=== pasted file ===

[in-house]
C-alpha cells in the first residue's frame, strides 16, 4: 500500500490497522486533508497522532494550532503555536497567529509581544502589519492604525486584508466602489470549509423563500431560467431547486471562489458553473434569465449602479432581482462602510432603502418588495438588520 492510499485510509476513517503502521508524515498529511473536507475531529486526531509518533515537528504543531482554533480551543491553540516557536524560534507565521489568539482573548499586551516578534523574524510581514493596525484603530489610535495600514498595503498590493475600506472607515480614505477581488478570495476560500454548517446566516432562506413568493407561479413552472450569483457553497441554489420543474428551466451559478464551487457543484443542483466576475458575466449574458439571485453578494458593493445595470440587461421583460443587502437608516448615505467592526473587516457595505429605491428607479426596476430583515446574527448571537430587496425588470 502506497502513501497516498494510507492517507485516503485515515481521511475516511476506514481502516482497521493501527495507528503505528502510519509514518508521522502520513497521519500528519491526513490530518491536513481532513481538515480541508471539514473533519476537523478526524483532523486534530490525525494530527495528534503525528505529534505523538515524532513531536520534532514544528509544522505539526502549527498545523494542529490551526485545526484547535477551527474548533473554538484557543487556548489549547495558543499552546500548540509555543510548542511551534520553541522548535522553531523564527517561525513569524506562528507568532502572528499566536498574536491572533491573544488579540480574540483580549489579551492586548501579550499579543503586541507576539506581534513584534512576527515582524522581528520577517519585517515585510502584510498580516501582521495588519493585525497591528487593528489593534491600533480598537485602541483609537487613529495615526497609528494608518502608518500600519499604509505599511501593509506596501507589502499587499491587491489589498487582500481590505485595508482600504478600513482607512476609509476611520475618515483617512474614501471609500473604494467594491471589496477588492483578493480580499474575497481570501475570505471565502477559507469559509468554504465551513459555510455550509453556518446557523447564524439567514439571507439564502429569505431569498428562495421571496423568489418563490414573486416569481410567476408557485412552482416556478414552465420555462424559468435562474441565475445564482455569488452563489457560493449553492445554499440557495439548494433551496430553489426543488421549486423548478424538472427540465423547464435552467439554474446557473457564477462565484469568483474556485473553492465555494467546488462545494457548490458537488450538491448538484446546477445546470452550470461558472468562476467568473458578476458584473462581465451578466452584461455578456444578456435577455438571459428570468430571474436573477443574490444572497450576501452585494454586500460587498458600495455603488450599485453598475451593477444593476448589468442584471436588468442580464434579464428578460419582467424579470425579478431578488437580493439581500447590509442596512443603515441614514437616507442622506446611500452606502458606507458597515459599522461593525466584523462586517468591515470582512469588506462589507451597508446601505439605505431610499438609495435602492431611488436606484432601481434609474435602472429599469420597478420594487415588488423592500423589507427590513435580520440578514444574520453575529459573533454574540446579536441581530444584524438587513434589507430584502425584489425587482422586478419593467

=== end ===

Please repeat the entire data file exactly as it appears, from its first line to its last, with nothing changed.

[in-house]
C-alpha cells in the first residue's frame, strides 16, 4: 500500500490497522486533508497522532494550532503555536497567529509581544502589519492604525486584508466602489470549509423563500431560467431547486471562489458553473434569465449602479432581482462602510432603502418588495438588520 492510499485510509476513517503502521508524515498529511473536507475531529486526531509518533515537528504543531482554533480551543491553540516557536524560534507565521489568539482573548499586551516578534523574524510581514493596525484603530489610535495600514498595503498590493475600506472607515480614505477581488478570495476560500454548517446566516432562506413568493407561479413552472450569483457553497441554489420543474428551466451559478464551487457543484443542483466576475458575466449574458439571485453578494458593493445595470440587461421583460443587502437608516448615505467592526473587516457595505429605491428607479426596476430583515446574527448571537430587496425588470 502506497502513501497516498494510507492517507485516503485515515481521511475516511476506514481502516482497521493501527495507528503505528502510519509514518508521522502520513497521519500528519491526513490530518491536513481532513481538515480541508471539514473533519476537523478526524483532523486534530490525525494530527495528534503525528505529534505523538515524532513531536520534532514544528509544522505539526502549527498545523494542529490551526485545526484547535477551527474548533473554538484557543487556548489549547495558543499552546500548540509555543510548542511551534520553541522548535522553531523564527517561525513569524506562528507568532502572528499566536498574536491572533491573544488579540480574540483580549489579551492586548501579550499579543503586541507576539506581534513584534512576527515582524522581528520577517519585517515585510502584510498580516501582521495588519493585525497591528487593528489593534491600533480598537485602541483609537487613529495615526497609528494608518502608518500600519499604509505599511501593509506596501507589502499587499491587491489589498487582500481590505485595508482600504478600513482607512476609509476611520475618515483617512474614501471609500473604494467594491471589496477588492483578493480580499474575497481570501475570505471565502477559507469559509468554504465551513459555510455550509453556518446557523447564524439567514439571507439564502429569505431569498428562495421571496423568489418563490414573486416569481410567476408557485412552482416556478414552465420555462424559468435562474441565475445564482455569488452563489457560493449553492445554499440557495439548494433551496430553489426543488421549486423548478424538472427540465423547464435552467439554474446557473457564477462565484469568483474556485473553492465555494467546488462545494457548490458537488450538491448538484446546477445546470452550470461558472468562476467568473458578476458584473462581465451578466452584461455578456444578456435577455438571459428570468430571474436573477443574490444572497450576501452585494454586500460587498458600495455603488450599485453598475451593477444593476448589468442584471436588468442580464434579464428578460419582467424579470425579478431578488437580493439581500447590509442596512443603515441614514437616507442622506446611500452606502458606507458597515459599522461593525466584523462586517468591515470582512469588506462589507451597508446601505439605505431610499438609495435602492431611488436606484432601481434609474435602472429599469420597478420594487415588488423592500423589507427590513435580520440578514444574520453575529459573533454574540446579536441581530444584524438587513434589507430584502425584489425587482422586478419593467